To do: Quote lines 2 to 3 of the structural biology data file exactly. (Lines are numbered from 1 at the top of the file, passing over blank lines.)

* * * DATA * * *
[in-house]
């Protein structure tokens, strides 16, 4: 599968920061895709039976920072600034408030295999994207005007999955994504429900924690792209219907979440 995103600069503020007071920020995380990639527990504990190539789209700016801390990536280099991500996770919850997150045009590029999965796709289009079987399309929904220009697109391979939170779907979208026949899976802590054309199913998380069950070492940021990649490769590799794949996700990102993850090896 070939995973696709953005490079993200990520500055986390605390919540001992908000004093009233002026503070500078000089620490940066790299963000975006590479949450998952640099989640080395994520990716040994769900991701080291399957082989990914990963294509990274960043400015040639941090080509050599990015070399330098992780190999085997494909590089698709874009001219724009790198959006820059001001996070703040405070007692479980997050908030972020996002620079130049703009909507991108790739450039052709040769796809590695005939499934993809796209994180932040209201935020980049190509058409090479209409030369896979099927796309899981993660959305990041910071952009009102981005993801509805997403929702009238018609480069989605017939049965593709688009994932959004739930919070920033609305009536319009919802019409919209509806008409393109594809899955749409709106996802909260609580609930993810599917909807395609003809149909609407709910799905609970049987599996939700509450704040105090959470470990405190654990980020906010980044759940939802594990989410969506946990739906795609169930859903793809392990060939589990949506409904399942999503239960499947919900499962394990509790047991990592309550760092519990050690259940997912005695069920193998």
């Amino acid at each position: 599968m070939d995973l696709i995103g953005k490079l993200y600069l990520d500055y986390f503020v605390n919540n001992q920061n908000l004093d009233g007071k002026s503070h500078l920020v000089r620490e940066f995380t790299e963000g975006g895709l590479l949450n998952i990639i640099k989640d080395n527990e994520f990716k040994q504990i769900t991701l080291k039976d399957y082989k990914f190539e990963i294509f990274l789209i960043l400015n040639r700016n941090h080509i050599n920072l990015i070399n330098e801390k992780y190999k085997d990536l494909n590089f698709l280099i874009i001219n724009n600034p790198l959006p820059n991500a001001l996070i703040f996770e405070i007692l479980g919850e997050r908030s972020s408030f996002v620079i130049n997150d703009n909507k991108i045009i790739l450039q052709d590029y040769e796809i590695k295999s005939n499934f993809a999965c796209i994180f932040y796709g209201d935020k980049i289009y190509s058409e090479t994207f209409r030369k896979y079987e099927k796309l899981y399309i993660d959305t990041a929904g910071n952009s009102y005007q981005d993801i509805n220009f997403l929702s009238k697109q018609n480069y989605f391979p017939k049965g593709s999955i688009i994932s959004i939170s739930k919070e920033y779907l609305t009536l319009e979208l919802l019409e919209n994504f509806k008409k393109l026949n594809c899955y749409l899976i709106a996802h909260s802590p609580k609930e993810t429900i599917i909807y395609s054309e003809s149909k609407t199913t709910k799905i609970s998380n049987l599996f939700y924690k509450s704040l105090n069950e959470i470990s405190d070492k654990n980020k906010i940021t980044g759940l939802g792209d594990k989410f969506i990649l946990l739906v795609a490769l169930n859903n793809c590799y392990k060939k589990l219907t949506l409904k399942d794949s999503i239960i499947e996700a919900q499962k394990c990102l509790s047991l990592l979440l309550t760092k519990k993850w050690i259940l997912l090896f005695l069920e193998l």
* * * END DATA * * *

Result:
């Protein structure tokens, strides 16, 4: 599968920061895709039976920072600034408030295999994207005007999955994504429900924690792209219907979440 995103600069503020007071920020995380990639527990504990190539789209700016801390990536280099991500996770919850997150045009590029999965796709289009079987399309929904220009697109391979939170779907979208026949899976802590054309199913998380069950070492940021990649490769590799794949996700990102993850090896 070939995973696709953005490079993200990520500055986390605390919540001992908000004093009233002026503070500078000089620490940066790299963000975006590479949450998952640099989640080395994520990716040994769900991701080291399957082989990914990963294509990274960043400015040639941090080509050599990015070399330098992780190999085997494909590089698709874009001219724009790198959006820059001001996070703040405070007692479980997050908030972020996002620079130049703009909507991108790739450039052709040769796809590695005939499934993809796209994180932040209201935020980049190509058409090479209409030369896979099927796309899981993660959305990041910071952009009102981005993801509805997403929702009238018609480069989605017939049965593709688009994932959004739930919070920033609305009536319009919802019409919209509806008409393109594809899955749409709106996802909260609580609930993810599917909807395609003809149909609407709910799905609970049987599996939700509450704040105090959470470990405190654990980020906010980044759940939802594990989410969506946990739906795609169930859903793809392990060939589990949506409904399942999503239960499947919900499962394990509790047991990592309550760092519990050690259940997912005695069920193998």
């Amino acid at each position: 599968m070939d995973l696709i995103g953005k490079l993200y600069l990520d500055y986390f503020v605390n919540n001992q920061n908000l004093d009233g007071k002026s503070h500078l920020v000089r620490e940066f995380t790299e963000g975006g895709l590479l949450n998952i990639i640099k989640d080395n527990e994520f990716k040994q504990i769900t991701l080291k039976d399957y082989k990914f190539e990963i294509f990274l789209i960043l400015n040639r700016n941090h080509i050599n920072l990015i070399n330098e801390k992780y190999k085997d990536l494909n590089f698709l280099i874009i001219n724009n600034p790198l959006p820059n991500a001001l996070i703040f996770e405070i007692l479980g919850e997050r908030s972020s408030f996002v620079i130049n997150d703009n909507k991108i045009i790739l450039q052709d590029y040769e796809i590695k295999s005939n499934f993809a999965c796209i994180f932040y796709g209201d935020k980049i289009y190509s058409e090479t994207f209409r030369k896979y079987e099927k796309l899981y399309i993660d959305t990041a929904g910071n952009s009102y005007q981005d993801i509805n220009f997403l929702s009238k697109q018609n480069y989605f391979p017939k049965g593709s999955i688009i994932s959004i939170s739930k919070e920033y779907l609305t009536l319009e979208l919802l019409e919209n994504f509806k008409k393109l026949n594809c899955y749409l899976i709106a996802h909260s802590p609580k609930e993810t429900i599917i909807y395609s054309e003809s149909k609407t199913t709910k799905i609970s998380n049987l599996f939700y924690k509450s704040l105090n069950e959470i470990s405190d070492k654990n980020k906010i940021t980044g759940l939802g792209d594990k989410f969506i990649l946990l739906v795609a490769l169930n859903n793809c590799y392990k060939k589990l219907t949506l409904k399942d794949s999503i239960i499947e996700a919900q499962k394990c990102l509790s047991l990592l979440l309550t760092k519990k993850w050690i259940l997912l090896f005695l069920e193998l």